Emerging Artists | John MacDonald

A poetic framework

John MacDonald, Mid-winter Thaw, oil, 12 x 16.

John MacDonald, Mid-winter Thaw, oil, 12 x 16.

This story was featured in the April 2018 issue of Southwest Art magazine. Get the Southwest Art April 2018 print issue or digital download now–then subscribe to Southwest Art and never miss another story.

In classical Chinese poetry, landscape artist John MacDonald has found inspiration that might be as vital to his work as the lessons he has gleaned from great painters like French Impressionist Claude Monet and Tonalist George Inness, whose works he has long admired and studied. The spiritually rich, nature-centric writings of the Chinese poets typify MacDonald’s own interests as a painter, including his discriminating approach to portraying the natural world. “They could suggest a whole world in four lines of text,” the artist says. “That’s what I want to do in my paintings—to convey a real sense of time and place, but say as little as possible by identifying only the absolute essentials. I think Inness did that beautifully. His paintings are abstract yet so suggestive.”

MacDonald, a former illustrator, sources nearly all of his plein-air imagery within just a few miles of his home in rural western Massachusetts, where ubiquitous woods and streams offer him a daily dose of inspiration. “I’ve been painting right outside my studio,” he says. “In the three or four miles around my home, there’s enough to paint for the rest of my life.” In the months ahead, however, MacDonald plans to explore landscapes farther afield, including seascapes off the West Coast, as he embarks on a yearlong sabbatical from his rigorous teaching schedule, which entailed as many as nine workshops annually. “This is a year for me to stretch myself and travel to paint, rather than travel to teach,” he says.

The year has gotten off to a promising start. In January the artist garnered the J. Francis Murphy Award in a national landscape exhibition at the Salmagundi Club for STREAM BEND, a painting inspired by his plein-air excursion into the Adirondack Mountains last year. Though he completed the painting in his studio using reference photographs, they served only as a loose guide as he worked. “If I have to paint from a photograph, that’s fine, because the more the painting progresses, the less I use the photo,” says the self-described formalist, who is most interested in the complementary relationships between values, colors, and shapes. “Ultimately, we are not reporters; we are painters. I’ll change colors and certainly change elements around. Everything has to be edited to make the composition work, which is really exciting.” —Kim Agricola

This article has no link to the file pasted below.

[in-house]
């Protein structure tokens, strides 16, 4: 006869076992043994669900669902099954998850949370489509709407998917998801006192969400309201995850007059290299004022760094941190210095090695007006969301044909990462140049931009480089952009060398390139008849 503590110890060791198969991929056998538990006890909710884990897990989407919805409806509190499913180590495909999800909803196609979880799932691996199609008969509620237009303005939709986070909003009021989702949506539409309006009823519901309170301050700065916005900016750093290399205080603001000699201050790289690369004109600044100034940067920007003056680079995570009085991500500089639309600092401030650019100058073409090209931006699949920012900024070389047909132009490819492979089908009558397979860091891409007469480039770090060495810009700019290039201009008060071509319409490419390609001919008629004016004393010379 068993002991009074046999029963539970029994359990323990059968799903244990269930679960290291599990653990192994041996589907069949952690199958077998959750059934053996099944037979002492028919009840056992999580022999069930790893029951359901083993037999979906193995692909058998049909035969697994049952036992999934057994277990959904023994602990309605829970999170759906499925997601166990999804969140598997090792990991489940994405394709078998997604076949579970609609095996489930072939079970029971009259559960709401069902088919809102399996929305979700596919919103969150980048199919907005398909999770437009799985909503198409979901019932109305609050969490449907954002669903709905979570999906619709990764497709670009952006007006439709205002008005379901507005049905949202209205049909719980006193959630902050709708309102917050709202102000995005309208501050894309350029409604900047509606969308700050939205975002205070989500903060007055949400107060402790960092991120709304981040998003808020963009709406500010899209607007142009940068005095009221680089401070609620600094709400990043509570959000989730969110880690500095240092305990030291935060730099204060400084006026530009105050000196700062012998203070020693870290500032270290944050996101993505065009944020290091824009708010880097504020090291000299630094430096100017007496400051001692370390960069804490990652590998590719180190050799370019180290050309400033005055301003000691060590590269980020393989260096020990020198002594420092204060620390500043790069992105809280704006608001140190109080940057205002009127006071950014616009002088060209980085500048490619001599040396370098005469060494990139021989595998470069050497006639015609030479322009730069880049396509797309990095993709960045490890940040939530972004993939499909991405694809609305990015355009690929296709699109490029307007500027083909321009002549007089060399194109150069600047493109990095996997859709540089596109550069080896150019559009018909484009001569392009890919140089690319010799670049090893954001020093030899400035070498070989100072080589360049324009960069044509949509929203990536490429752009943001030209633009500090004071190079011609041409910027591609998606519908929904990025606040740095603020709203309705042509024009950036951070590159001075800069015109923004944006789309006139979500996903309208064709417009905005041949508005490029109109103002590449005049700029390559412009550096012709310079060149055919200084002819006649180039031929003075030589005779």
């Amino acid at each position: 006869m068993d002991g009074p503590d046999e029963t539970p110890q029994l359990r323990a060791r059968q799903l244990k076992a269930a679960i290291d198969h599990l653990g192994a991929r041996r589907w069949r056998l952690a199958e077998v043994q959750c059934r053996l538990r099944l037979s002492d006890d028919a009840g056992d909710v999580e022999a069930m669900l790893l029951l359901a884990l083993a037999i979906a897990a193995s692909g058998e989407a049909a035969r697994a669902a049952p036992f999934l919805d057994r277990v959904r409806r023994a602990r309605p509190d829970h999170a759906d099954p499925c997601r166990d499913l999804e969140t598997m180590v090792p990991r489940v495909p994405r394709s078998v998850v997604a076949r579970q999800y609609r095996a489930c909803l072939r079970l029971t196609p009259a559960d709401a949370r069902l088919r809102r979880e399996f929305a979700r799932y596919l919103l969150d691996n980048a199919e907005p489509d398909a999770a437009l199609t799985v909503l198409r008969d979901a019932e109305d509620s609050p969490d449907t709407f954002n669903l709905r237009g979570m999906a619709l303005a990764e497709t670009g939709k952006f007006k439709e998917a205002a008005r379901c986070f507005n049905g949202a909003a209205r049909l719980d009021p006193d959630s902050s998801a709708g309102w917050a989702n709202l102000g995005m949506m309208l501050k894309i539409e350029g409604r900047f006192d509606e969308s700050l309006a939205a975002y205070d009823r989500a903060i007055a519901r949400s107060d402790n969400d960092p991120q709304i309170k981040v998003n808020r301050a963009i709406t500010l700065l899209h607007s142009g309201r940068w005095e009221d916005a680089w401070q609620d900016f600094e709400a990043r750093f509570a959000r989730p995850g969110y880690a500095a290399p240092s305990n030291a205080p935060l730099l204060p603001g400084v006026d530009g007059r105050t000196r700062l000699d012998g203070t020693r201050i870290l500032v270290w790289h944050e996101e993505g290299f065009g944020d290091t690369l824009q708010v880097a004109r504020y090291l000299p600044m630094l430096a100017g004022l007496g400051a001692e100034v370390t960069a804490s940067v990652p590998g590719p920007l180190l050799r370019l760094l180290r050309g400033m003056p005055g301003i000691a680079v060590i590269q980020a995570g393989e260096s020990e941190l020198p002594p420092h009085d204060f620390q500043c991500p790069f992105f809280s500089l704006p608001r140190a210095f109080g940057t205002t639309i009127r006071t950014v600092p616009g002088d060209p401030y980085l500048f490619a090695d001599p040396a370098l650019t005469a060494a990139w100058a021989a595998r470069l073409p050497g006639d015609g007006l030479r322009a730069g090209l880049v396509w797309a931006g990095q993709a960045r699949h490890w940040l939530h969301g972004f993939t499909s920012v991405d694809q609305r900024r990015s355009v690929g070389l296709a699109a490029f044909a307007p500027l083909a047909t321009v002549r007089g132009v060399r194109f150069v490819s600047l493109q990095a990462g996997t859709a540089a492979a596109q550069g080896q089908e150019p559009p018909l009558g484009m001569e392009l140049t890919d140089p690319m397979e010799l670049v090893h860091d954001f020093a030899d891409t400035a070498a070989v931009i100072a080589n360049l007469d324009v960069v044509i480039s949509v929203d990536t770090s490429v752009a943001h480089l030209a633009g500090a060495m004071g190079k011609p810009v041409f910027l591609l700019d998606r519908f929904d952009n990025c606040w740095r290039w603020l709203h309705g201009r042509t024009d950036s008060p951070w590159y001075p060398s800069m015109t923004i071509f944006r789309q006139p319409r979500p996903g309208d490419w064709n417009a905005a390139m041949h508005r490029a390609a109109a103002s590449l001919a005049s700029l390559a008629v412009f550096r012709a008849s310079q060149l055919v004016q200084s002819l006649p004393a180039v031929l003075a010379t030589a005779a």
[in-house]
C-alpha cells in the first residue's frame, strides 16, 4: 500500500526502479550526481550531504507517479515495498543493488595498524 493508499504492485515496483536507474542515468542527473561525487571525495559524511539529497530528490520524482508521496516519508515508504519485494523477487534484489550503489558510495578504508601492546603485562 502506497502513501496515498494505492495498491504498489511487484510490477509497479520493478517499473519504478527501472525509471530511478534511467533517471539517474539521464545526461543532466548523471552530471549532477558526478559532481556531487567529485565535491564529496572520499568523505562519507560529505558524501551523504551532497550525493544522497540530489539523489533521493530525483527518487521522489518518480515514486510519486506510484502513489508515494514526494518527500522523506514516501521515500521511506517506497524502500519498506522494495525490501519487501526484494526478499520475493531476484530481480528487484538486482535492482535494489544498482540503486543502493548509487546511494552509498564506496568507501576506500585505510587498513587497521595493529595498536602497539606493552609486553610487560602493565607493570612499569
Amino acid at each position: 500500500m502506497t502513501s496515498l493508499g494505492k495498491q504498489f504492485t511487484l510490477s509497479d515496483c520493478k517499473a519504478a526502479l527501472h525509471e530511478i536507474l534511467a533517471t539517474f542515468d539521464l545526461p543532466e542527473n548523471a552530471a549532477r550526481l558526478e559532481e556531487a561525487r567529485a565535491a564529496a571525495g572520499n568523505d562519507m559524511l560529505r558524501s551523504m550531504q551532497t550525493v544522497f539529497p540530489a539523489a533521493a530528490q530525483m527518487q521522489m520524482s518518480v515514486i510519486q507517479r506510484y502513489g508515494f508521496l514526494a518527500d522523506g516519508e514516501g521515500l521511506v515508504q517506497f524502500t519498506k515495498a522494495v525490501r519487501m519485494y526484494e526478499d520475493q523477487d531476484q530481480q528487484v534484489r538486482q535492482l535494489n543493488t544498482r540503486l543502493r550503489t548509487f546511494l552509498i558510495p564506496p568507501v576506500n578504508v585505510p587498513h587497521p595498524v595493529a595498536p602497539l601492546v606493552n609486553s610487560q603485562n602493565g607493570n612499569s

representation
Greylock Gallery, Williamstown, MA; Lily Pad Gallery West, Milwaukee, WI; Christopher-Clark Fine Art, San Francisco, CA; Warm Springs Gallery, Warm Springs, VA.

This story was featured in the April 2018 issue of Southwest Art magazine. Get the Southwest Art April 2018 print issue or digital download now–then subscribe to Southwest Art and never miss another story.

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